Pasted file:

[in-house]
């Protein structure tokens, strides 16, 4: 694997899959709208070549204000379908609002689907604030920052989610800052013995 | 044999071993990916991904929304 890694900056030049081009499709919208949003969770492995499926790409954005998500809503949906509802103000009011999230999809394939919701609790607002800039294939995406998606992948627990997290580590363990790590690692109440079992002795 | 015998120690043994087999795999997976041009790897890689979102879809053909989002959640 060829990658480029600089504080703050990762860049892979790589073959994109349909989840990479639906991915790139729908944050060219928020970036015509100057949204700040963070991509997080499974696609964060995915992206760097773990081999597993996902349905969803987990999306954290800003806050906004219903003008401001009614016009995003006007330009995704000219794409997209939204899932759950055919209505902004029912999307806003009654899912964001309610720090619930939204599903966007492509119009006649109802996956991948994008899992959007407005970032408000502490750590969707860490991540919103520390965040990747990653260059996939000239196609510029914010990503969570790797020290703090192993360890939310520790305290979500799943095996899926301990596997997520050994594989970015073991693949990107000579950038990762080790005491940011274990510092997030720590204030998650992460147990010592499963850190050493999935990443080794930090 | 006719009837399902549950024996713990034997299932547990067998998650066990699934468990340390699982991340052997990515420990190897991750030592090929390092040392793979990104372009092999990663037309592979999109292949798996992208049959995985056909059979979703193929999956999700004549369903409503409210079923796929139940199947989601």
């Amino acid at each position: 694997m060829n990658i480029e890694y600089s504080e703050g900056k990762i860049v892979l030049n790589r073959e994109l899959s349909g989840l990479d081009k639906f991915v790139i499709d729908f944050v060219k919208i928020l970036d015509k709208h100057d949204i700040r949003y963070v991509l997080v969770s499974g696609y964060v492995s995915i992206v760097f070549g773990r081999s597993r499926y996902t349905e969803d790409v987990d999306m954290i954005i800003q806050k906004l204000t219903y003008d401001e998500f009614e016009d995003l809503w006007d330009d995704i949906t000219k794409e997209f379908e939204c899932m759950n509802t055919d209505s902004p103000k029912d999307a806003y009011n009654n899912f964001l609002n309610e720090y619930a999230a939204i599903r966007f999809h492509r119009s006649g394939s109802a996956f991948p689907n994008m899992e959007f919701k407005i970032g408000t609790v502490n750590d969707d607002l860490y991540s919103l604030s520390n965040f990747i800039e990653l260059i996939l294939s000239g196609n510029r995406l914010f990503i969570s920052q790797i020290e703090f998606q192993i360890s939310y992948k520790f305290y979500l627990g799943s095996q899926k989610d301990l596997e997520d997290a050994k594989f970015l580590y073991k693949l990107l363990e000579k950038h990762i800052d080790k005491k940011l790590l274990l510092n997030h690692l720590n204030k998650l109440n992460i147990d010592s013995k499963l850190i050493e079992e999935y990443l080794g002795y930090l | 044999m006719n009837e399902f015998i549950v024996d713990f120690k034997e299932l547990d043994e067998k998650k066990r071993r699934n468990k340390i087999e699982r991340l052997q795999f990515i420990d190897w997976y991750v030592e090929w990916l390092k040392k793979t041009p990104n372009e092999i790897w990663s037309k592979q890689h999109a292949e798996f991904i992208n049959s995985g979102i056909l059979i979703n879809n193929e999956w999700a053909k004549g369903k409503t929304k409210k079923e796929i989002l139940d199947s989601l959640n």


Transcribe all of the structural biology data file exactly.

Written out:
[in-house]
């Protein structure tokens, strides 16, 4: 694997899959709208070549204000379908609002689907604030920052989610800052013995 | 044999071993990916991904929304 890694900056030049081009499709919208949003969770492995499926790409954005998500809503949906509802103000009011999230999809394939919701609790607002800039294939995406998606992948627990997290580590363990790590690692109440079992002795 | 015998120690043994087999795999997976041009790897890689979102879809053909989002959640 060829990658480029600089504080703050990762860049892979790589073959994109349909989840990479639906991915790139729908944050060219928020970036015509100057949204700040963070991509997080499974696609964060995915992206760097773990081999597993996902349905969803987990999306954290800003806050906004219903003008401001009614016009995003006007330009995704000219794409997209939204899932759950055919209505902004029912999307806003009654899912964001309610720090619930939204599903966007492509119009006649109802996956991948994008899992959007407005970032408000502490750590969707860490991540919103520390965040990747990653260059996939000239196609510029914010990503969570790797020290703090192993360890939310520790305290979500799943095996899926301990596997997520050994594989970015073991693949990107000579950038990762080790005491940011274990510092997030720590204030998650992460147990010592499963850190050493999935990443080794930090 | 006719009837399902549950024996713990034997299932547990067998998650066990699934468990340390699982991340052997990515420990190897991750030592090929390092040392793979990104372009092999990663037309592979999109292949798996992208049959995985056909059979979703193929999956999700004549369903409503409210079923796929139940199947989601």
């Amino acid at each position: 694997m060829n990658i480029e890694y600089s504080e703050g900056k990762i860049v892979l030049n790589r073959e994109l899959s349909g989840l990479d081009k639906f991915v790139i499709d729908f944050v060219k919208i928020l970036d015509k709208h100057d949204i700040r949003y963070v991509l997080v969770s499974g696609y964060v492995s995915i992206v760097f070549g773990r081999s597993r499926y996902t349905e969803d790409v987990d999306m954290i954005i800003q806050k906004l204000t219903y003008d401001e998500f009614e016009d995003l809503w006007d330009d995704i949906t000219k794409e997209f379908e939204c899932m759950n509802t055919d209505s902004p103000k029912d999307a806003y009011n009654n899912f964001l609002n309610e720090y619930a999230a939204i599903r966007f999809h492509r119009s006649g394939s109802a996956f991948p689907n994008m899992e959007f919701k407005i970032g408000t609790v502490n750590d969707d607002l860490y991540s919103l604030s520390n965040f990747i800039e990653l260059i996939l294939s000239g196609n510029r995406l914010f990503i969570s920052q790797i020290e703090f998606q192993i360890s939310y992948k520790f305290y979500l627990g799943s095996q899926k989610d301990l596997e997520d997290a050994k594989f970015l580590y073991k693949l990107l363990e000579k950038h990762i800052d080790k005491k940011l790590l274990l510092n997030h690692l720590n204030k998650l109440n992460i147990d010592s013995k499963l850190i050493e079992e999935y990443l080794g002795y930090l | 044999m006719n009837e399902f015998i549950v024996d713990f120690k034997e299932l547990d043994e067998k998650k066990r071993r699934n468990k340390i087999e699982r991340l052997q795999f990515i420990d190897w997976y991750v030592e090929w990916l390092k040392k793979t041009p990104n372009e092999i790897w990663s037309k592979q890689h999109a292949e798996f991904i992208n049959s995985g979102i056909l059979i979703n879809n193929e999956w999700a053909k004549g369903k409503t929304k409210k079923e796929i989002l139940d199947s989601l959640n």